Operation Chicken Airlift began with a phone call last month from a California egg farmer to the Animal Place sanctuary in Grass Valley.
Thousands of "laying hens" that had outlived their usefulness were about to meet their demise, the farmer said. Was the animal group interested in saving them from death by carbon monoxide?
Thus began a unique rescue effort that will send 1,200 white Leghorn chickens on a $50,000, cross-country cargo flight this evening from Northern California to upstate New York. On the East Coast, the chickens will be ferried to sanctuaries where they will live outside of cages and roam the land without the expectation of producing breakfast for the egg-loving public.
"We're ready," said Jenny Brown of Woodstock Farm Animal Sanctuary in New York, which will take in 200 of the birds. "We've got perches and nest boxes for them, lots of grass, even a small area where they can wander into woods. They will be able to spread their wings and feel the sunshine for the first time in their lives. It is a joy and honor and privilege for us to give these chickens a second chance."
The airlift effort, which is being funded by an anonymous donor, is unprecedented in its scale and complexity, said Marji Beach, education director for the Grass Valley sanctuary.
Laying hens are bred for their ability to produce large eggs at an extraordinary rate, experts said. But their productivity and the size of their eggs typically level off after a couple of years, after which they generally are sent to slaughterhouses or otherwise destroyed.
Unlike broiler chickens, which are raised for meat, the laying hens generally are too lean for human consumption, said Mitch Head, a spokesman for United Egg Producers, a trade association that represents egg farmers across the country.
"It's not economically viable to process them to get just a little bit of meat," he said, although their carcasses sometimes are used in pet food.
Grass Valley's Animal Place, which focuses on rescuing pigs, goats, poultry and other farm creatures, began reaching out to California egg farmers several years ago, "asking them to give us their hens when they are about to slaughter them," Beach said. About 12,000 chickens have been placed, mostly in small batches, since then, she said.
Beach declined to identify the farmer who, about a month ago, offered up the most recent flock. Animal Place officials signed a confidentiality agreement to protect the supplier's identity, she said.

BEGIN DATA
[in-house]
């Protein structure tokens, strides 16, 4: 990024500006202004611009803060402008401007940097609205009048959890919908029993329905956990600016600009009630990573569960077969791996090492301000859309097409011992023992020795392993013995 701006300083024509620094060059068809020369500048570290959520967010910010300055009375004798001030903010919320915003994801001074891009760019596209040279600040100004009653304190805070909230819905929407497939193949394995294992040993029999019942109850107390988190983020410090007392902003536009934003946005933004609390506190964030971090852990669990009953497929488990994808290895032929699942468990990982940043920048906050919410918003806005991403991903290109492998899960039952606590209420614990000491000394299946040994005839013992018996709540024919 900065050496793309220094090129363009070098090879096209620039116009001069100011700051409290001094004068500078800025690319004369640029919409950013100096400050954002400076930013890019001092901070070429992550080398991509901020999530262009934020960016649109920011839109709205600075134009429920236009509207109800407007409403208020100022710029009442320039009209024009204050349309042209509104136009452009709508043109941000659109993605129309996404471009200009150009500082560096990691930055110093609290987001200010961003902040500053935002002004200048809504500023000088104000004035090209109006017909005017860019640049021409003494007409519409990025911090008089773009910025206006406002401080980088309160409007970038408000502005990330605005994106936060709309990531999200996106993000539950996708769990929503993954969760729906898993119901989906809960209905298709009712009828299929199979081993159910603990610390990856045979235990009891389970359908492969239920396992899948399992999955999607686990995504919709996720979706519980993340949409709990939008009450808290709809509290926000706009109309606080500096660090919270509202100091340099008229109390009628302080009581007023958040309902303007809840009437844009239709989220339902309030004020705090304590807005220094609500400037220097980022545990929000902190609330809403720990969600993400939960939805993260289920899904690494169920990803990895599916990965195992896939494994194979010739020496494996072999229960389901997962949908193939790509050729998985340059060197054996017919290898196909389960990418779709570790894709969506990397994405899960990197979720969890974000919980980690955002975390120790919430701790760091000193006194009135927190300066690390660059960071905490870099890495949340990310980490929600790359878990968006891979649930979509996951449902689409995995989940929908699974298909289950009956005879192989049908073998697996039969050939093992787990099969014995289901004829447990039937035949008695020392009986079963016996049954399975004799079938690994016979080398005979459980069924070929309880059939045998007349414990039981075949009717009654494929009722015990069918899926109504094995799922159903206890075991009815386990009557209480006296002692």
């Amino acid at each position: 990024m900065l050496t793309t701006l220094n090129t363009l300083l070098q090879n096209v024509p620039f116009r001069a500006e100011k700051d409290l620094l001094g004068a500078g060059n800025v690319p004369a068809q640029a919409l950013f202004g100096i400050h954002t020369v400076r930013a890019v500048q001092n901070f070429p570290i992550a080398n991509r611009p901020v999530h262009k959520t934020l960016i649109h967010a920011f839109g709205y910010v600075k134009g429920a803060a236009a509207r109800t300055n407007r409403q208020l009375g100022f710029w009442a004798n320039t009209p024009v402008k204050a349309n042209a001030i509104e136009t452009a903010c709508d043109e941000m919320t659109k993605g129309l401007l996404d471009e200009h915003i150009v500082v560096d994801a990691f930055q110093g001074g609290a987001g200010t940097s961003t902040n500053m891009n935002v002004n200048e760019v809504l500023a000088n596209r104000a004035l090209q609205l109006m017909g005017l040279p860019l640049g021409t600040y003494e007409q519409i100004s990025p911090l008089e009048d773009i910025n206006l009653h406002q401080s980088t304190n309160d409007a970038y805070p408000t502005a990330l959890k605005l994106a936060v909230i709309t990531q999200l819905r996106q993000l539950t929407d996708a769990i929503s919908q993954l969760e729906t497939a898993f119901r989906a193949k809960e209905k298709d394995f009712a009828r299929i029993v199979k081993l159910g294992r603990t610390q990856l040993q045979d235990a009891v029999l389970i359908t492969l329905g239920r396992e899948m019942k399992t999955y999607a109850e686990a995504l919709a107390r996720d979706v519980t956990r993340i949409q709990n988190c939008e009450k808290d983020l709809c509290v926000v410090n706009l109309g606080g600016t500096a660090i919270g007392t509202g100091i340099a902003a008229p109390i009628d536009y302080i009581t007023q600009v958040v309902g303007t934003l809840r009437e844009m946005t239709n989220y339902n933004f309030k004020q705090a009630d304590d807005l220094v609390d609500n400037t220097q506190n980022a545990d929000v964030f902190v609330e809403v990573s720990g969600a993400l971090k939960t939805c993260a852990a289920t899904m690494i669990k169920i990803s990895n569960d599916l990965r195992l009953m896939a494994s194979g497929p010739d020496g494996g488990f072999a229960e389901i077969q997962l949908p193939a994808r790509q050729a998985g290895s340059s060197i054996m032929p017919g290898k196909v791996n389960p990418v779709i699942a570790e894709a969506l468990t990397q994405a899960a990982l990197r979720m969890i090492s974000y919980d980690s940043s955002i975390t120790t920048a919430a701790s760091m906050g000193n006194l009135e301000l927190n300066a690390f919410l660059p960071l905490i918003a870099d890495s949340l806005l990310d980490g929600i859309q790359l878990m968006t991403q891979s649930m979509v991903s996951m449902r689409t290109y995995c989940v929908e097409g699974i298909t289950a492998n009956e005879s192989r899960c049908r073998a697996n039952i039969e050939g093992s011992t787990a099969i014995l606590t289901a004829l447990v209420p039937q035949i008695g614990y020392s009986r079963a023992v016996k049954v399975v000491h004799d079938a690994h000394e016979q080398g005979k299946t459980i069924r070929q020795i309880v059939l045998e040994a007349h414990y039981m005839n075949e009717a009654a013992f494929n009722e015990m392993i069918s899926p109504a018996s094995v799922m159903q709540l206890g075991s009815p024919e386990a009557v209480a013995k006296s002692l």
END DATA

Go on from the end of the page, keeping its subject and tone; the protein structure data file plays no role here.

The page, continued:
Animal Place located nine animal sanctuaries on the East Coast willing to accommodate a total of 1,200 California chickens. About 1,800 more will live at the Northern California group's digs in Vacaville and Grass Valley and will be available for adoption to the public.
Getting the birds across the country has proved a complicated task. Rounding up the chickens took two days and the effort of about 30 people, said Beach. Although the birds were in cages, a few escaped. "But they were so weak that they weren't hard to catch," she said.
The chickens were taken to Vacaville and Grass Valley and released into barns.
"They didn't know what to do at first," she said. Their beaks and nails had been trimmed to prevent them from hurting one another in close quarters.
"But every day we see them become more and more like chickens, taking dust baths, making nests, scratching in the dirt," Beach said.
After the group consulted with agricultural officials in New York, staffers and volunteers conducted formal "health checks" and ran blood tests to make sure the birds were medically fit to fly.
Because commercial airlines do not transport adult chickens, the group chartered a private cargo plane and found a donor willing to foot the $50,000 bill. The birds are to be loaded in stackable crates in Vacaville, trucked to Hayward Executive Airport and loaded on a climate-controlled plane for a 6:45 p.m. departure today to Elmira, N.Y. The trip is expected to take eight to nine hours.
Head, of the trade association, said he knew nothing about Operation Chicken Airlift, but applauded the effort.
"It sounds like a win-win to me," he said. "If a farmer wants to give them the chickens, and someone is willing to spend that kind of money to take care of them, I'll stand on the sidelines and cheer."
Also applauding was Jennifer Fearing of the Humane Society of the United States, which sponsored a successful ballot measure designed to improve conditions for California's 20 million egg-laying hens.
"We wish these birds well, as we know they've endured suffering and deprivation in tiny cages where they can barely move," Fearing said.
Proposition 2, scheduled to take effect in January 2015, prohibits the confinement of farm animals in a manner that does not allow them to turn around freely, lie down, stand up and fully extend their limbs.
Many farmers already have moved to increase cage sizes for laying hens, Head said.
Most, he said, treat their chickens and other animals humanely and abide by state and federal regulations for care.
Consumers love their supersized eggs, said Head. So, farmers are merely answering the demands of the public when they kill hens that no longer are producing an abundance of large eggs, he said.
Call The Bee's Cynthia Hubert, (916) 321-1082. Follow her on Twitter @cynthia_hubert.